RALEIGH (AP) — The North Carolina Board of Elections is pushing ahead with proposed rules to implement the state’s new voter ID law even as the constitutionality of its new elections laws including voter ID will be argued in state and federal courts this summer.
The law, which is scheduled to take effect starting in 2016, will require North Carolina voters to show an unexpired, government-issued photo ID before casting their ballots. The rules the state Board of Elections is currently reviewing will be used to determine if a photo ID bears a “reasonable resemblance” to a voter.
Earlier this week, a crowd of about 100 people attended the first of nine public hearings that will be held across the state this month to allow the public the chance to comment on the proposed rules.
“I want to commend the board for drafting rules that are as fair as possible to voters, given the constraints of a law that has the potential and perhaps the intent to disenfranchise voters,” said Victoria Shea, a resident of Chatham County.
Shay was one of more than 30 people who addressed the board in Raleigh about concerns they have about the rules and the training that will be given to poll workers who will be the first people responsible for checking the IDs.
The law approved eight categories of ID cards, including U.S. passports, North Carolina driver’s licenses and military IDs. The state Board of Elections’ rules will govern what voting officials can and cannot take into account when determining if the photo and name on the ID “reasonably resemble” the person presenting to vote.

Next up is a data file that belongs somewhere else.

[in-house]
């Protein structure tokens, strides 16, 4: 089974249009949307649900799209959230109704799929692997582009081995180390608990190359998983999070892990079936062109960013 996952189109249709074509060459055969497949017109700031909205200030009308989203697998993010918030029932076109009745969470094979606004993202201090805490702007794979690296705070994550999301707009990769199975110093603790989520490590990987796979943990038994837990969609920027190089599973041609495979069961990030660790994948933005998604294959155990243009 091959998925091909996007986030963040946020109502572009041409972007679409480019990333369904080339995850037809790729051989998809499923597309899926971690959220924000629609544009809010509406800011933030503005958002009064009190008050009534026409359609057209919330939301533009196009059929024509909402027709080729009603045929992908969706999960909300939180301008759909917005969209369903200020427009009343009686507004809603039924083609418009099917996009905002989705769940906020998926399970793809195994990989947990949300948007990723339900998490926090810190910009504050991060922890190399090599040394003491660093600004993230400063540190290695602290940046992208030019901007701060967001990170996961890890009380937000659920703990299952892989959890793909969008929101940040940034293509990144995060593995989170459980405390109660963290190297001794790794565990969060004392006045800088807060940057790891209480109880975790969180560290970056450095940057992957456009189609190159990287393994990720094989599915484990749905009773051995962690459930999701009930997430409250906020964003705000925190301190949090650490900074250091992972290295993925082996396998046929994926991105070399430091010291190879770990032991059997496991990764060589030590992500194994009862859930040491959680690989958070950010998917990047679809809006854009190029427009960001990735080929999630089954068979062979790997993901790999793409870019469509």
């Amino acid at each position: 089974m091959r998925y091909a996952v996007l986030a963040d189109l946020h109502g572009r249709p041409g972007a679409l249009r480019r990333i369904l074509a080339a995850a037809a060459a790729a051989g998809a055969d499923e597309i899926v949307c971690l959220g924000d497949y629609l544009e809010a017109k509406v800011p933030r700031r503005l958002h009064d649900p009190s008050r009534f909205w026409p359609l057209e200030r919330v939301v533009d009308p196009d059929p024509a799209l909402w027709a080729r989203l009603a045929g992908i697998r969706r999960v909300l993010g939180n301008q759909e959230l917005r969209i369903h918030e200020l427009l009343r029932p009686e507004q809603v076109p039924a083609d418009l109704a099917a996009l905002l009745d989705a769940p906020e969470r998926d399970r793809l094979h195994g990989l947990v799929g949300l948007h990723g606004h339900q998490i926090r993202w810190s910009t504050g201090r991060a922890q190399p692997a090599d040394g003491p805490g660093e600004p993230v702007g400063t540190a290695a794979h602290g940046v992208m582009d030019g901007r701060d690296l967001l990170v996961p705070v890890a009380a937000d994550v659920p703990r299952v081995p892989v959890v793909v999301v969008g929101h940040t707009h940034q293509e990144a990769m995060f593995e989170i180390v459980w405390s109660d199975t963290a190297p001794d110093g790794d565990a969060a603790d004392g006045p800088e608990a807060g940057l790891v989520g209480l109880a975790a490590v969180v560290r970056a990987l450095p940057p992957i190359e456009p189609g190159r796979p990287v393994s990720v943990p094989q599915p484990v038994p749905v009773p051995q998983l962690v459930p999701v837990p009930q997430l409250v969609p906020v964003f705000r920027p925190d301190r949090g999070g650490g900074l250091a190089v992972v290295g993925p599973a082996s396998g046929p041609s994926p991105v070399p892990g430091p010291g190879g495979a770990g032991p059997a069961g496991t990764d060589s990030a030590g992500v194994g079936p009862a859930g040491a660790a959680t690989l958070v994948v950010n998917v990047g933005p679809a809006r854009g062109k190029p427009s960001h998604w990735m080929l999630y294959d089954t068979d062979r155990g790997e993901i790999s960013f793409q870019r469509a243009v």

According to the proposed rules, perceived differences on an ID, such as changes due to a medical condition, hairstyles or weight, won’t be considered. And if the name on the ID is “substantially equivalent” to the name in the voting records, it will be accepted. That rule protects voters who have changed their name, use a variation of their name or have more than one last name.
“Often a woman’s maiden name is on the voter roll and her married name on her driver’s license,” said Adam Sotak, the statewide campaigns organizer for Democracy North Carolina, which is a voter advocacy group.
If the state mandated the name listed on the ID to perfectly match the voting records, almost 100,000 voters would be unable to cast a ballot, board spokesman Josh Lawson said. Eighty-seven percent of those affected would have been women.
The state anticipates most voters to use their driver’s license as an ID at the polls, Lawson said. The Board of Elections compared voting record data and Division of Motor Vehicle data to study how voters could be affected by certain rules.
The Board of Elections considered mandating that the address on the ID match the address listed on voting records. The board decided against including an address-match rule when studies showed that more than one in 10 voters would be denied the ability to vote by such a rule, Lawson said. Voters still must vote within their correct precinct.
If an election official doubts an ID, the three precinct judges would step in. They must unanimously agree that the person doesn’t reasonably resemble the ID card before the person is not allowed to vote with a regular ballot.
Someone who doesn’t present an approved ID could cast a provisional ballot, but would have to return to an elections office with an ID for the vote to count.
Tonia Pridgen, a Wake County poll worker, suggested counties hire more poll workers to keep lines moving. She said she worried her half-day training wouldn’t be enough to handle the disagreements that will come up at the polls.
“In training, I think they need to give you the skills to deal with that emotion,” she said.